"We realized running had been incredible to us, and we wanted to find a way to give back to a sport that had given so much to us," Spandorfer says. "We thought about doing a race for a cause, but we knew that giving back through a single race would begin and end on race day."
Instead, what they came up with was a line of running shorts and shirts designed in the colors of the flags of countries such as Kenya and Haiti, where there is an acute food and water crisis.
"What we wanted to do is find a way for runners to give back each and every time they run," Spandorfer says.
They decided to call their line of running wear Janji, which means "promise" in Malay.
They had an idea, but no business plan. So they took a class in entrepreneurship at Washington U. and tapped the wisdom of experts at the college's Center for Entrepreneurial Studies. The center sponsors a contest for social entrepreneurship and innovation, and Spandorfer and Burnstein, 22, won $15,000, the top amount for an undergrad entry. They won an additional $20,000 in a competition in Colorado.
"That gave us the funding, and most importantly, the confidence to get started," Spandorfer says.
The line was launched last month in St. Louis. The shorts and shirts, designed by David Hamm, a fellow Washington U. cross-country runner, display the colors of Kenya (black, red, and green) and Haiti (blue, red, and white).
In Kenya, 17 million people lack access to water, and proceeds from each sale of the Kenya shorts or shirt represent a season's worth of water to a Kenyan family of eight, Spandorfer says. In Haiti, where 25 percent of Haitian children are severely malnourished, proceeds from each item of the Haiti apparel means eight packets of nutritional medicine.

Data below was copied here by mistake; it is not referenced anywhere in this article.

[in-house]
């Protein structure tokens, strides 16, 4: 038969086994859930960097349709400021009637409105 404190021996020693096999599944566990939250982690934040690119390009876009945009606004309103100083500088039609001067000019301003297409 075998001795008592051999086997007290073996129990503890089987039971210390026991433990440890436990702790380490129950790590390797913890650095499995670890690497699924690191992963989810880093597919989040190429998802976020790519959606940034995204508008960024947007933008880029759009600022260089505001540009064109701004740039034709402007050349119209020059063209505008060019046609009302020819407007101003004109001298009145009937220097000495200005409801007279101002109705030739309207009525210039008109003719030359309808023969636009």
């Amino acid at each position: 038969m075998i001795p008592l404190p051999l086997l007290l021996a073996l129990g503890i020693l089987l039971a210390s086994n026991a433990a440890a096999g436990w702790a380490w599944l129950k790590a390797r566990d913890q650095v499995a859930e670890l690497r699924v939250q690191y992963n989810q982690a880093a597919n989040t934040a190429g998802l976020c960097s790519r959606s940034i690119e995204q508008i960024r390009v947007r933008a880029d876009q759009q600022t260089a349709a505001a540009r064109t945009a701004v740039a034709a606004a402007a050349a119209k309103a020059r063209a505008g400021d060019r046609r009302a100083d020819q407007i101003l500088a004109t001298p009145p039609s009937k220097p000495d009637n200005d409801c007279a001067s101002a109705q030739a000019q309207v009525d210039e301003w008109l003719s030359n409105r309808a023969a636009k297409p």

On a recent evening, the Janji gear was unveiled locally at Bryn Mawr Running Co., where Spandorfer bought his first pair of running shoes at age 13. That model turned out to be the "perfect shoe" for Spandorfer, who still runs in shoes of similar design.
A crowd of about 100 showed up, mostly lean young men with ectomorphic builds. They sampled Kenyan and Haitian food prepared by Spandorfer's mother, Amy Jordan, and lined up at the cash register to purchase shorts ($38) and shirts ($30, made of wicking polyester).
Adam Beardsley, 18, a cross-country runner and newly minted Lower Merion grad from Wynnewood, picked out a pair of shorts in the colors of Kenya.
"Even though they're more expensive than other shorts, the design is cool and you know you're donating money to a great cause," Beardsley said.
Among those attending was Megan Capewell, the vivacious coach of Lower Merion's boys' cross-country team. She well remembers Spandorfer's time on the squad.
"He was very driven," Capewell recalls. "He had a thought, a plan behind it, and nothing would stand in his way."
Cross-country runners have a reputation for being cerebral and reflective. I asked Capewell whether they might also share a philanthropic streak.
"Everyone who runs long distance wants to share that experience," Capewell replied, "because they know it's done a lot for their mind and body."
So far, 92 specialty running stores in 28 states, from Alaska to Florida, have placed orders. Next winter and spring, Janji will offer running apparel in the colors of Bangladesh, Rwanda, and Tanzania.
"As runners, we know that food and water are critical for our training, yet hundreds of millions of people lack access to these basic resources every single day of their lives," Spandorfer says. "There's a natural connection between runners and giving and runners and food and water.
“Running is an individual sport. That's why it's so important to run for something bigger than yourself. We at Janji want to create a community of runners dedicated not just to running for personal benefit but to running for all those suffering from the global food and water crisis."
Right now, Spandorfer, Janji's cofounder and president, is on top of the world, doing well by doing good.
"To be able to start a company with a friend like Mike is really amazing," he says, "and to do it with something that you love is like a dream come true for a 23-year-old."
"Well Being" appears every other week, alternating with Sandy Bauers' "GreenSpace" column. Contact Art Carey at firstname.lastname@example.org. Read his recent columns at www.philly.com/wellbeing.